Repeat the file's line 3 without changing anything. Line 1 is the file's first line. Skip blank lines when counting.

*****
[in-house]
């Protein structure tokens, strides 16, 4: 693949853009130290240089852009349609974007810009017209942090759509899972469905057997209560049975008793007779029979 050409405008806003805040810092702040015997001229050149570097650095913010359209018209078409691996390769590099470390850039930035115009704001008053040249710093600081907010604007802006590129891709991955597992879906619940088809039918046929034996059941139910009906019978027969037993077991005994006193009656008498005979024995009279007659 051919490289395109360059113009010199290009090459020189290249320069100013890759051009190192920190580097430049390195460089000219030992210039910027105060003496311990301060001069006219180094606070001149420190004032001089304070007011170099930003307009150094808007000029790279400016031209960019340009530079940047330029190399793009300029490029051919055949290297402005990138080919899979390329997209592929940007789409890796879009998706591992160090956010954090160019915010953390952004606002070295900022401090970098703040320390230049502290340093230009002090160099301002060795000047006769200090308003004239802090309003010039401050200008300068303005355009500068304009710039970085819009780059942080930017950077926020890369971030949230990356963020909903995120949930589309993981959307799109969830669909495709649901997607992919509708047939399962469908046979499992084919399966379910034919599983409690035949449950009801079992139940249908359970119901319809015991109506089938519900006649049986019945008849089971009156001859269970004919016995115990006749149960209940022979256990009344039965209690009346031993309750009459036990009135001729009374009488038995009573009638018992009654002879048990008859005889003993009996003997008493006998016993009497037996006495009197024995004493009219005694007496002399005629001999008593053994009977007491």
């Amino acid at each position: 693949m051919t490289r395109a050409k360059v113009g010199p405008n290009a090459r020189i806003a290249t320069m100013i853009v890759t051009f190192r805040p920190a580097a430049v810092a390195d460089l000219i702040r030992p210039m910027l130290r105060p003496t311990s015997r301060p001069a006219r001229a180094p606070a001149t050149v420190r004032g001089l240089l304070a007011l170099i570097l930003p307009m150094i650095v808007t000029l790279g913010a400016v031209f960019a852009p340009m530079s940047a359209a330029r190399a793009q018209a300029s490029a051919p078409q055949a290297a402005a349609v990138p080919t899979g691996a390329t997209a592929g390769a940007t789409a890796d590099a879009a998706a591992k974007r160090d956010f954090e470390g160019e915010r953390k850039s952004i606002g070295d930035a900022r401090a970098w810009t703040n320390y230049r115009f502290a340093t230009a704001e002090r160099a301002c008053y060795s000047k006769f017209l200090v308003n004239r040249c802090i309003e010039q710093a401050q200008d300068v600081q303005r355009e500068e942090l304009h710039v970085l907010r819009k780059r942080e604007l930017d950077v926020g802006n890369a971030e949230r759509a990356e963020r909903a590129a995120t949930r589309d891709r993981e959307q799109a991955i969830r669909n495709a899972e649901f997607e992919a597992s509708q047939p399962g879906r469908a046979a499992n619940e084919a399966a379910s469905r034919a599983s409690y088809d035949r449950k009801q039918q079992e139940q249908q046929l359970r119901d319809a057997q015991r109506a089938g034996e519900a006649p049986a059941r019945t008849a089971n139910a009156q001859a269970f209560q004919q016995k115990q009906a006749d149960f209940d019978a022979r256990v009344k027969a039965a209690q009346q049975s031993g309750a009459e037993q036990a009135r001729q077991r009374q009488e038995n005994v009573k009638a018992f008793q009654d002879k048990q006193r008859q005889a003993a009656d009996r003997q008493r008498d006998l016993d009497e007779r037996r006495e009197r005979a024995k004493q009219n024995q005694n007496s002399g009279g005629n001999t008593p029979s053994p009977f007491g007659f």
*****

């Amino acid at each position: 693949m051919t490289r395109a050409k360059v113009g010199p405008n290009a090459r020189i806003a290249t320069m100013i853009v890759t051009f190192r805040p920190a580097a430049v810092a390195d460089l000219i702040r030992p210039m910027l130290r105060p003496t311990s015997r301060p001069a006219r001229a180094p606070a001149t050149v420190r004032g001089l240089l304070a007011l170099i570097l930003p307009m150094i650095v808007t000029l790279g913010a400016v031209f960019a852009p340009m530079s940047a359209a330029r190399a793009q018209a300029s490029a051919p078409q055949a290297a402005a349609v990138p080919t899979g691996a390329t997209a592929g390769a940007t789409a890796d590099a879009a998706a591992k974007r160090d956010f954090e470390g160019e915010r953390k850039s952004i606002g070295d930035a900022r401090a970098w810009t703040n320390y230049r115009f502290a340093t230009a704001e002090r160099a301002c008053y060795s000047k006769f017209l200090v308003n004239r040249c802090i309003e010039q710093a401050q200008d300068v600081q303005r355009e500068e942090l304009h710039v970085l907010r819009k780059r942080e604007l930017d950077v926020g802006n890369a971030e949230r759509a990356e963020r909903a590129a995120t949930r589309d891709r993981e959307q799109a991955i969830r669909n495709a899972e649901f997607e992919a597992s509708q047939p399962g879906r469908a046979a499992n619940e084919a399966a379910s469905r034919a599983s409690y088809d035949r449950k009801q039918q079992e139940q249908q046929l359970r119901d319809a057997q015991r109506a089938g034996e519900a006649p049986a059941r019945t008849a089971n139910a009156q001859a269970f209560q004919q016995k115990q009906a006749d149960f209940d019978a022979r256990v009344k027969a039965a209690q009346q049975s031993g309750a009459e037993q036990a009135r001729q077991r009374q009488e038995n005994v009573k009638a018992f008793q009654d002879k048990q006193r008859q005889a003993a009656d009996r003997q008493r008498d006998l016993d009497e007779r037996r006495e009197r005979a024995k004493q009219n024995q005694n007496s002399g009279g005629n001999t008593p029979s053994p009977f007491g007659f």